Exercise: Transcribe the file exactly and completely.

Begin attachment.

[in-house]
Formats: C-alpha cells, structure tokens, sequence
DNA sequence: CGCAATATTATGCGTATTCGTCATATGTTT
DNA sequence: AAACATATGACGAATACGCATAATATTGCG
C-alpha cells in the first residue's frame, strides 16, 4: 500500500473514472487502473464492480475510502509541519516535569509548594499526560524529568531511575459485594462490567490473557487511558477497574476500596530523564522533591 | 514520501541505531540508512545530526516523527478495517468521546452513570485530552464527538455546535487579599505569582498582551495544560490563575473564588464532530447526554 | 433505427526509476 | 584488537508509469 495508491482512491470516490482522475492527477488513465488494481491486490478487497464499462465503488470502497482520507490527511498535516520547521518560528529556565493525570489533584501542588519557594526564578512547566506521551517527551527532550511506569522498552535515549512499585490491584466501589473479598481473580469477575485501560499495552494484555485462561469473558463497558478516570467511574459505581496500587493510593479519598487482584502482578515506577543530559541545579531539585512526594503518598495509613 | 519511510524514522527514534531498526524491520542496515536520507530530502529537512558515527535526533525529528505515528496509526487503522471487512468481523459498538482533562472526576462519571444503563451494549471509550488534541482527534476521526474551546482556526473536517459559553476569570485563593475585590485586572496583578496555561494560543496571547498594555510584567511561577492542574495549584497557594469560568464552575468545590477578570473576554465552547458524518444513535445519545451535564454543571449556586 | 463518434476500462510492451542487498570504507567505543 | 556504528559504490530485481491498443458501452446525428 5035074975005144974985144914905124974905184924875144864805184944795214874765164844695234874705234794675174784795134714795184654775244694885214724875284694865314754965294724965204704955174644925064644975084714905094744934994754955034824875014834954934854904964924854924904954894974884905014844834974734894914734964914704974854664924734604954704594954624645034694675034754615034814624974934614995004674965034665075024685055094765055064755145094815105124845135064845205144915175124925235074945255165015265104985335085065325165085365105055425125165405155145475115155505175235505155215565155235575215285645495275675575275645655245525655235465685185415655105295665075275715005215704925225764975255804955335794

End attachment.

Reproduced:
[in-house]
Formats: C-alpha cells, structure tokens, sequence
DNA sequence: CGCAATATTATGCGTATTCGTCATATGTTT
DNA sequence: AAACATATGACGAATACGCATAATATTGCG
C-alpha cells in the first residue's frame, strides 16, 4: 500500500473514472487502473464492480475510502509541519516535569509548594499526560524529568531511575459485594462490567490473557487511558477497574476500596530523564522533591 | 514520501541505531540508512545530526516523527478495517468521546452513570485530552464527538455546535487579599505569582498582551495544560490563575473564588464532530447526554 | 433505427526509476 | 584488537508509469 495508491482512491470516490482522475492527477488513465488494481491486490478487497464499462465503488470502497482520507490527511498535516520547521518560528529556565493525570489533584501542588519557594526564578512547566506521551517527551527532550511506569522498552535515549512499585490491584466501589473479598481473580469477575485501560499495552494484555485462561469473558463497558478516570467511574459505581496500587493510593479519598487482584502482578515506577543530559541545579531539585512526594503518598495509613 | 519511510524514522527514534531498526524491520542496515536520507530530502529537512558515527535526533525529528505515528496509526487503522471487512468481523459498538482533562472526576462519571444503563451494549471509550488534541482527534476521526474551546482556526473536517459559553476569570485563593475585590485586572496583578496555561494560543496571547498594555510584567511561577492542574495549584497557594469560568464552575468545590477578570473576554465552547458524518444513535445519545451535564454543571449556586 | 463518434476500462510492451542487498570504507567505543 | 556504528559504490530485481491498443458501452446525428 5035074975005144974985144914905124974905184924875144864805184944795214874765164844695234874705234794675174784795134714795184654775244694885214724875284694865314754965294724965204704955174644925064644975084714905094744934994754955034824875014834954934854904964924854924904954894974884905014844834974734894914734964914704974854664924734604954704594954624645034694675034754615034814624974934614995004674965034665075024685055094765055064755145094815105124845135064845205144915175124925235074945255165015265104985335085065325165085365105055425125165405155145475115155505175235505155215565155235575215285645495275675575275645655245525655235465685185415655105295665075275715005215704925225764975255804955335794